Scott Berkett thought he hired a darknet killer to dispatch a woman who rejected him.
A Beverly Hills man arrested on charges pertaining to murder-for-hire last week was granted a detention hearing yesterday to determine if he is a flight risk. Federal prosecutors allege that Scott Quinn Berkett, 24, made payments totaling $14,000 in Bitcoin to what he thought was a professional hitman service to have a previous acquaintance murdered.
In a court affidavit filed May 21, prosecutors describe how investigators had been made aware of Berkett’s plans by a foreign media outlet. The media outlet had themselves been tipped off by an anonymous party thought to be the owner of the darknet-hosted hitman service. The service itself is most likely a scam.
Court documents describe how Berkett met his intended target online, where they shared duties of administrator for a Facebook group dedicated to the animated television series RWBY. The target, an unidentified woman, flew out to Los Angeles in 2019 to meet Berkett at his request. She described Berkett to investigators as “sexually aggressive” during the encounter and cut off contact with him after returning home.
According to the affidavit, information provided by the media outlet was “very specific about the identity and location” of the woman, “as well as social media accounts, nicknames, email and a distinctive tattoo.”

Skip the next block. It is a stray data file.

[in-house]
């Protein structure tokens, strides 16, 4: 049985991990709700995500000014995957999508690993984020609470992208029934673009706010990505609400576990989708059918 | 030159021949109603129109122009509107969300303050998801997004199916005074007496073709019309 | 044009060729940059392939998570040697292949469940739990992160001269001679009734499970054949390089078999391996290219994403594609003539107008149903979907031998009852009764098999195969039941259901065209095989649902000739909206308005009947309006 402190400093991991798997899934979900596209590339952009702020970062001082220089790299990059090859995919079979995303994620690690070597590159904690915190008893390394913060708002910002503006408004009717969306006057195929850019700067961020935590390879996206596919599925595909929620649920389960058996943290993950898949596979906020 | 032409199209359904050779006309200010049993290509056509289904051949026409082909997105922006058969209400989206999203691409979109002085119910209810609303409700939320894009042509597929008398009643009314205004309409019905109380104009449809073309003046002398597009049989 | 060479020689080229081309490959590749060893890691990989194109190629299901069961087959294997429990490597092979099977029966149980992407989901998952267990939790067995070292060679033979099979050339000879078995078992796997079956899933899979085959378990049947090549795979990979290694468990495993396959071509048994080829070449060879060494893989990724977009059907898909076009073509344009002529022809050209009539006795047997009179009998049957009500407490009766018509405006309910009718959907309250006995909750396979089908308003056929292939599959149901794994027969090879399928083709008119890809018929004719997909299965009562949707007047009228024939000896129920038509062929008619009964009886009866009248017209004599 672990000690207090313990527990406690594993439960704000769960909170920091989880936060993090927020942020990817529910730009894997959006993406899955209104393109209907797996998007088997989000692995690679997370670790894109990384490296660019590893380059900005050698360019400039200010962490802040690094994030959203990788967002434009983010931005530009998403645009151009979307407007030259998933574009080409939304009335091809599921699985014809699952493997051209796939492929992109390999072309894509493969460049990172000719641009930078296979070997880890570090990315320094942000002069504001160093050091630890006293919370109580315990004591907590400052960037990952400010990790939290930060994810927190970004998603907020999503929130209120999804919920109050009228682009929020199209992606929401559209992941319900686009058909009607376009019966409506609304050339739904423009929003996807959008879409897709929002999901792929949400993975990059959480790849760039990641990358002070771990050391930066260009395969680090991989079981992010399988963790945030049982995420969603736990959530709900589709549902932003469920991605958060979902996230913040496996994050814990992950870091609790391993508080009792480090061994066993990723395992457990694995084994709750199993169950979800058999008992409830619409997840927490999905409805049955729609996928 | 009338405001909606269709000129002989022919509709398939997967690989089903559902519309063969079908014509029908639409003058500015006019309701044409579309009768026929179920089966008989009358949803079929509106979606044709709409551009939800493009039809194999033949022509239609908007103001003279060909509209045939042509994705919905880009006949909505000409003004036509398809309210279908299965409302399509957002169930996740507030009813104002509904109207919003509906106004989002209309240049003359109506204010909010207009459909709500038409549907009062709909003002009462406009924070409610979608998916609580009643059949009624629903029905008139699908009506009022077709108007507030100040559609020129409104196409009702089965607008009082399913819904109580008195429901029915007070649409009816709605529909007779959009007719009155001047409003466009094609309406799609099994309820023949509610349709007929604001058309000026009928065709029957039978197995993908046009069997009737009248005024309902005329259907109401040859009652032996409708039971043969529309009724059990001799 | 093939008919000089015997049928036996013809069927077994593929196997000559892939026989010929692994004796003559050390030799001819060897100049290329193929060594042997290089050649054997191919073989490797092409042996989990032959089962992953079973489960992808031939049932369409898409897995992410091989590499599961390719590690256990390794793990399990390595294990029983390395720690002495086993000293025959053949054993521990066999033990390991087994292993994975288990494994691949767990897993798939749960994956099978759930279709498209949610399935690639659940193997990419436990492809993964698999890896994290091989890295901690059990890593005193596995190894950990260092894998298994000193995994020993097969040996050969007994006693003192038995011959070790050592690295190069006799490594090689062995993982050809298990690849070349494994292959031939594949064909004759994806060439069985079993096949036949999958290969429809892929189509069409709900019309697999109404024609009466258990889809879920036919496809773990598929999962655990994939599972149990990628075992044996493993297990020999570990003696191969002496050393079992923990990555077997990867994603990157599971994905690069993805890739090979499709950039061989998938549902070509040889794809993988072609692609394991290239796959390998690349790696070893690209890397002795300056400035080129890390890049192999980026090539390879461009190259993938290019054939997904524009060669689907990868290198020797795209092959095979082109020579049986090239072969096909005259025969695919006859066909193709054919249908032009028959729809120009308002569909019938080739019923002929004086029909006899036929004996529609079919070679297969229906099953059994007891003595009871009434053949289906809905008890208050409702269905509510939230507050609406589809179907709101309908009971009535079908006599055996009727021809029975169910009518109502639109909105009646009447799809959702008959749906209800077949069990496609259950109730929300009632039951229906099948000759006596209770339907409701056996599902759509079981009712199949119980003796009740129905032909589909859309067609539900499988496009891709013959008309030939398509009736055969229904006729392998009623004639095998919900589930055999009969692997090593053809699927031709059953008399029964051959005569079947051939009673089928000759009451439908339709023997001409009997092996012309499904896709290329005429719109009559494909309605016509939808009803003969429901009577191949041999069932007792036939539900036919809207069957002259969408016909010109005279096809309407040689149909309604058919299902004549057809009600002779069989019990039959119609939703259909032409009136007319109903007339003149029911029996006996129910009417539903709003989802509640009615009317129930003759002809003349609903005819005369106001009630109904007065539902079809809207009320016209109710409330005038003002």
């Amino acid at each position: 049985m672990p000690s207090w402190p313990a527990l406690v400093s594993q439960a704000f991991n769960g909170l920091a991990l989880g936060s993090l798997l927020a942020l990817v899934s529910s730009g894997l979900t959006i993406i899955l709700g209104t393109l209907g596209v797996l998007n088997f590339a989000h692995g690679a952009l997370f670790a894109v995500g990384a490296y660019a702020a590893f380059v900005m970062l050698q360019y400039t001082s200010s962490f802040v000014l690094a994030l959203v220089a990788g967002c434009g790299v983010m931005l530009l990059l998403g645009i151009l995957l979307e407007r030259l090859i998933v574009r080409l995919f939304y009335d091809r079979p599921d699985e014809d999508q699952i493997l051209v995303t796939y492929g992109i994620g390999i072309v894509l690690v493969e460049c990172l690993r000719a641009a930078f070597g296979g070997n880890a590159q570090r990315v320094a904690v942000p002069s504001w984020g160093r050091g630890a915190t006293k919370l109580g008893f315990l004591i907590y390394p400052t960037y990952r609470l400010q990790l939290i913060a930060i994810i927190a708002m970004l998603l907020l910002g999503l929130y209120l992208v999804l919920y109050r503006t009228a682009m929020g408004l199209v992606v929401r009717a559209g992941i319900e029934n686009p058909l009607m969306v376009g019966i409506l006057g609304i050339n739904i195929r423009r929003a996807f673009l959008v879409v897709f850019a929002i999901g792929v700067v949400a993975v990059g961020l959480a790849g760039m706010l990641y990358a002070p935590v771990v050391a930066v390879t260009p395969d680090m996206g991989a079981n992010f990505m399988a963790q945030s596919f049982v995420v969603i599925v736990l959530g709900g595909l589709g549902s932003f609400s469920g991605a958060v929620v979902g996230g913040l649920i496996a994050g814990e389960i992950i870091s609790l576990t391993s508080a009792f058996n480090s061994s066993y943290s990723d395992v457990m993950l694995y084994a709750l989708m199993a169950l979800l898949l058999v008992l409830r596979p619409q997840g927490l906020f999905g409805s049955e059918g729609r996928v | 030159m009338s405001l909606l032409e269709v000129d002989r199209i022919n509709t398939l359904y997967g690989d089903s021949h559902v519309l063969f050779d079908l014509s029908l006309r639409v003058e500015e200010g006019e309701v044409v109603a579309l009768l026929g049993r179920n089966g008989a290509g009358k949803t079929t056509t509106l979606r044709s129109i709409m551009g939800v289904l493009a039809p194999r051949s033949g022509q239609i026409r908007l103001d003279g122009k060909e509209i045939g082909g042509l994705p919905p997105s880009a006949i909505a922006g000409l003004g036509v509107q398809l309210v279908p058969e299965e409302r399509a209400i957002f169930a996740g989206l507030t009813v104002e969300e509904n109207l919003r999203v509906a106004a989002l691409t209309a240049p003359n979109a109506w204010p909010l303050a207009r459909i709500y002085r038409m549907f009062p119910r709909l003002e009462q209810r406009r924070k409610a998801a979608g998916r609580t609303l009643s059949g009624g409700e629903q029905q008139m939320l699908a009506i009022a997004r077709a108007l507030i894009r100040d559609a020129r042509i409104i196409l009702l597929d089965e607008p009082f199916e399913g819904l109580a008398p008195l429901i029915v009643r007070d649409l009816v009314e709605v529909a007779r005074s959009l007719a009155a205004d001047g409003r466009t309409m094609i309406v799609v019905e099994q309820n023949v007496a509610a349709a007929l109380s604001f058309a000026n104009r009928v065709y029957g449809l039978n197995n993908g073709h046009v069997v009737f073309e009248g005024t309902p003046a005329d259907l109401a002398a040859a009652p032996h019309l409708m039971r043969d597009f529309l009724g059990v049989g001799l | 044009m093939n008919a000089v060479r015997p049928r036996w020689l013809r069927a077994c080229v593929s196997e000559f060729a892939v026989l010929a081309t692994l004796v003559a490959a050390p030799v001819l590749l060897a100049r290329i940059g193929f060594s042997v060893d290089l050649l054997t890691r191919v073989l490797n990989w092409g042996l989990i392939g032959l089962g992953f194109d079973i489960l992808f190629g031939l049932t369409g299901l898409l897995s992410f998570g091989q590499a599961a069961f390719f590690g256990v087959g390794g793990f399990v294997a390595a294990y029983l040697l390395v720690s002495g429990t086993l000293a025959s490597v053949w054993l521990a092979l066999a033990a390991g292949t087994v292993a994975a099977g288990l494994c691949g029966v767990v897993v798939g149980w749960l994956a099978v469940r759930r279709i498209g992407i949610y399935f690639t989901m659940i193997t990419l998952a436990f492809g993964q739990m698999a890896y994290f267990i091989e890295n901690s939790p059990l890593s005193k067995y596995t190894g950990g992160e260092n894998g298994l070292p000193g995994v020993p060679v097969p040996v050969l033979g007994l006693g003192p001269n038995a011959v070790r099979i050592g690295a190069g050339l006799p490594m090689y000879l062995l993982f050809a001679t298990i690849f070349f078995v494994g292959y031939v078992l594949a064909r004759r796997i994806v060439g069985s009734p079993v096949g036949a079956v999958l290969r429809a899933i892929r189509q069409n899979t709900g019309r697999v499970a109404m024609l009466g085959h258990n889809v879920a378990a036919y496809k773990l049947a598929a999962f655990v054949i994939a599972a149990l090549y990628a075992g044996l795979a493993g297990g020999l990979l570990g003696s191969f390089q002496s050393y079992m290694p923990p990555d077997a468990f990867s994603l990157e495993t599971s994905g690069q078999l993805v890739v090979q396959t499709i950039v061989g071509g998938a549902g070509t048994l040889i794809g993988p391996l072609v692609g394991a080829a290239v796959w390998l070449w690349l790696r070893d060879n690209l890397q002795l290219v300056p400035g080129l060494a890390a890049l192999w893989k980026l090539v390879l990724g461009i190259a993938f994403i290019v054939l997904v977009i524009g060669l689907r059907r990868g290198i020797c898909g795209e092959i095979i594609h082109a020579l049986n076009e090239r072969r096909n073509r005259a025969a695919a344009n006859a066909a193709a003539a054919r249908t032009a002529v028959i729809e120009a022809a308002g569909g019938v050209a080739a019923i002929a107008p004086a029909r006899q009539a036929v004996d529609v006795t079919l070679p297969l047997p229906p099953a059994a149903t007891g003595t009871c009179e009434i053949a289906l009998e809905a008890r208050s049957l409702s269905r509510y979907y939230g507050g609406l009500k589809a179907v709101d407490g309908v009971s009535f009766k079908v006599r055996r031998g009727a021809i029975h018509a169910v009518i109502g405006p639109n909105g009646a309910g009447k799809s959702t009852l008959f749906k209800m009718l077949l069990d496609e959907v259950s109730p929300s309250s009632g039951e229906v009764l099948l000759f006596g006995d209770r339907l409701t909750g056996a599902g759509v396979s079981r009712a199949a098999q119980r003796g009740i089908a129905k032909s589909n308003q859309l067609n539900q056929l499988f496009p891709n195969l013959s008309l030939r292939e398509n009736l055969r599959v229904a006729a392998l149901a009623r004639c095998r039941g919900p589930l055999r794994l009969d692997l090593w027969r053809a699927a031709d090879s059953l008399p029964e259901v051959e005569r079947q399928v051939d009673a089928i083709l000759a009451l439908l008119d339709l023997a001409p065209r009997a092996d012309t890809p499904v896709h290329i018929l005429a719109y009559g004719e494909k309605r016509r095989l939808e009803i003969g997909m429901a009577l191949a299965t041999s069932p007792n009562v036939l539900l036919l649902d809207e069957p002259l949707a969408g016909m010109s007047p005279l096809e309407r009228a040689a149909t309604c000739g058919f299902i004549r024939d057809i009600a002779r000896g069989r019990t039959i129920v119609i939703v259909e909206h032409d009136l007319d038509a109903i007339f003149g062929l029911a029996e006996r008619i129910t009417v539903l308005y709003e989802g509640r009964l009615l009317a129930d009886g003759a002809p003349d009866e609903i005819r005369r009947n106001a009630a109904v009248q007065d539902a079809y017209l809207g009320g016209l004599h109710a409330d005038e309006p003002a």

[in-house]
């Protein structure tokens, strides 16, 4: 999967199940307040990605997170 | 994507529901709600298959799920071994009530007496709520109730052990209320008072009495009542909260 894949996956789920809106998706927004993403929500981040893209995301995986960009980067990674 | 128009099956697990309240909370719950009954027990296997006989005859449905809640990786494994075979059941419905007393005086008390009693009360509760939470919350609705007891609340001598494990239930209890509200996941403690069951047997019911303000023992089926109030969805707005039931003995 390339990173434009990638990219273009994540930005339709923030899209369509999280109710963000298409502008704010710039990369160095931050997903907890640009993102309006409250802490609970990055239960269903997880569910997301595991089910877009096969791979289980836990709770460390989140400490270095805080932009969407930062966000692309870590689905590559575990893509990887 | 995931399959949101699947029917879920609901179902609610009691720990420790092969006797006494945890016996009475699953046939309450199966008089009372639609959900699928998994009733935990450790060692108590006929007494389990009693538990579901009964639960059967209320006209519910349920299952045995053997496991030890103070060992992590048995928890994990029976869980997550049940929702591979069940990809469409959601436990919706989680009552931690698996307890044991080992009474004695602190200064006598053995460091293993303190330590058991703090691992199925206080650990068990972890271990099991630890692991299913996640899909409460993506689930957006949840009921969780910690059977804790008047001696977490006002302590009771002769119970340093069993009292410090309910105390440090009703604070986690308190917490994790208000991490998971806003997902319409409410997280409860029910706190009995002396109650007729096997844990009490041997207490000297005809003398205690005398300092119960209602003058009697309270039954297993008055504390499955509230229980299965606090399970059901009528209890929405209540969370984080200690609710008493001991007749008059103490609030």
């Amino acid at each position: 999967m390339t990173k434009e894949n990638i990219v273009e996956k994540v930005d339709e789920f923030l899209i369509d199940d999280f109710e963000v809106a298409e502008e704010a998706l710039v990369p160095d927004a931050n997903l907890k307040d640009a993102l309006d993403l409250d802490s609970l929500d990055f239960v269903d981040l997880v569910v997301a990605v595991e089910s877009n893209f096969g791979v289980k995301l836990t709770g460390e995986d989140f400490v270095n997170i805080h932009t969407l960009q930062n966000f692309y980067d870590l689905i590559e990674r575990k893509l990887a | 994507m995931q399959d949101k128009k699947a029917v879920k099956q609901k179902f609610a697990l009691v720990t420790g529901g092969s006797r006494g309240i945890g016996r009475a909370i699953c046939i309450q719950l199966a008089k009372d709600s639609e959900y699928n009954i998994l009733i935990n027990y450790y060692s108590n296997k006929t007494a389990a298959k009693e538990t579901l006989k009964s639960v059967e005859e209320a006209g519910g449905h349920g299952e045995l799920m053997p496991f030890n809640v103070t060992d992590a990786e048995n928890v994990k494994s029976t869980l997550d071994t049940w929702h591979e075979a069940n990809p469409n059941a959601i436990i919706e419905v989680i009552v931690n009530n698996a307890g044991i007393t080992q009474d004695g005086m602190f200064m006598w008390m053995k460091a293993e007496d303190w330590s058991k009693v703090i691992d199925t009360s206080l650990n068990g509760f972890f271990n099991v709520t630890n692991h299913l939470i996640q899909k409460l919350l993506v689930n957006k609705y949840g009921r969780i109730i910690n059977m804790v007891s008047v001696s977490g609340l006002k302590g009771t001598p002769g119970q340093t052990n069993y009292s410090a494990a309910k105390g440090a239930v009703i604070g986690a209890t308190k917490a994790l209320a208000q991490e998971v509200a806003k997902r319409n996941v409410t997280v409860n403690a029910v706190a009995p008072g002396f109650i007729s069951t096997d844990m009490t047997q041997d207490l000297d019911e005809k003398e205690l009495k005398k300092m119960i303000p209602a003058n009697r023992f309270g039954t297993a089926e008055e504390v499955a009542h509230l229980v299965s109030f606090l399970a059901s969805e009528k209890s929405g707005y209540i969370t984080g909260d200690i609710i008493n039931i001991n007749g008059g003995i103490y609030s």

The outlet also provided investigators with “transaction information from an unnamed source on the Dark Web.” Prosecutors believe the transactions demonstrate that “Bitcoin payments were made with an understanding that an unknown individual would murder (the target).”
Of the $14,000 Berkett allegedly paid for the task, payments totaling $13,000 in BTC went to the darknet site owner, with the final $1,000 paid to an undercover investigator posing as a professional killer, which he had met on WhatsApp days earlier. Rather than making what would be the final payment in Bitcoin, Berkett was instructed to send the funds via Western Union. He was then videotaped outside of the Western Union office around the time the transaction was processed, further lending evidence to his guilt.
If convicted, Berkett faces a minimum 10-year prison sentence.